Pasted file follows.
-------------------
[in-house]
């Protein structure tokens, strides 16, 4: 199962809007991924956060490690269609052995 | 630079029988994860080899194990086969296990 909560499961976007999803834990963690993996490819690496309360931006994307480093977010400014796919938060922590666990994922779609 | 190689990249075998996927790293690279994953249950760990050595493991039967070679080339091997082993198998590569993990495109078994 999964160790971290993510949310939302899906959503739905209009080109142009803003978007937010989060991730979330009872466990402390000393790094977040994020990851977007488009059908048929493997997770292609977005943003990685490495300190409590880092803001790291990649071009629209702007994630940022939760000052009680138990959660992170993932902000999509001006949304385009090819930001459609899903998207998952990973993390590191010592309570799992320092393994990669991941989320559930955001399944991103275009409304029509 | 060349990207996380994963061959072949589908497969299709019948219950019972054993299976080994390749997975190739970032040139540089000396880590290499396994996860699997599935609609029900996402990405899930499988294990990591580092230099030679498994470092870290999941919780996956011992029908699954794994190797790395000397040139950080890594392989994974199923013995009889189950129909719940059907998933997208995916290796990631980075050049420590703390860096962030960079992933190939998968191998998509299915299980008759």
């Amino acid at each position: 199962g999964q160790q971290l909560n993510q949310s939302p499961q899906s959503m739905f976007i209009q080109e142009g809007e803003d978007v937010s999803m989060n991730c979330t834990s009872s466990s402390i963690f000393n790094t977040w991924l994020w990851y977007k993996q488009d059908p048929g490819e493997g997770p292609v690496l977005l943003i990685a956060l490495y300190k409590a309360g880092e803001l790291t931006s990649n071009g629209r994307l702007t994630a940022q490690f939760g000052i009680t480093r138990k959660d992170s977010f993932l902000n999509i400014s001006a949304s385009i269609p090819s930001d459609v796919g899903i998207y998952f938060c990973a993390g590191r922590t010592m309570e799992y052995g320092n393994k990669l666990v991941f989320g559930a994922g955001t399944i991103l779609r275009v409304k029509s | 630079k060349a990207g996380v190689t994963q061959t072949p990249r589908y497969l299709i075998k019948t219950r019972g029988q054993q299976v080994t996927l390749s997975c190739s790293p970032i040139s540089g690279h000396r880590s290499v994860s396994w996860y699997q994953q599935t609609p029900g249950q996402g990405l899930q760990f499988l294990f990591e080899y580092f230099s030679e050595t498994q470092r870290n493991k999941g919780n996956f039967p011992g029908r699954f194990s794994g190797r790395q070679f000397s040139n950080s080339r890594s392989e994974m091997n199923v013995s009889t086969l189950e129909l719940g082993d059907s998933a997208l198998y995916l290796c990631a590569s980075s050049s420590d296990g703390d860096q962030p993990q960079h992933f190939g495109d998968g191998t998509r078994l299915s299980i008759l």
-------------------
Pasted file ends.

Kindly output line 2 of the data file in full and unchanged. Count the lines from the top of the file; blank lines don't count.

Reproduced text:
């Protein structure tokens, strides 16, 4: 199962809007991924956060490690269609052995 | 630079029988994860080899194990086969296990 909560499961976007999803834990963690993996490819690496309360931006994307480093977010400014796919938060922590666990994922779609 | 190689990249075998996927790293690279994953249950760990050595493991039967070679080339091997082993198998590569993990495109078994 999964160790971290993510949310939302899906959503739905209009080109142009803003978007937010989060991730979330009872466990402390000393790094977040994020990851977007488009059908048929493997997770292609977005943003990685490495300190409590880092803001790291990649071009629209702007994630940022939760000052009680138990959660992170993932902000999509001006949304385009090819930001459609899903998207998952990973993390590191010592309570799992320092393994990669991941989320559930955001399944991103275009409304029509 | 060349990207996380994963061959072949589908497969299709019948219950019972054993299976080994390749997975190739970032040139540089000396880590290499396994996860699997599935609609029900996402990405899930499988294990990591580092230099030679498994470092870290999941919780996956011992029908699954794994190797790395000397040139950080890594392989994974199923013995009889189950129909719940059907998933997208995916290796990631980075050049420590703390860096962030960079992933190939998968191998998509299915299980008759």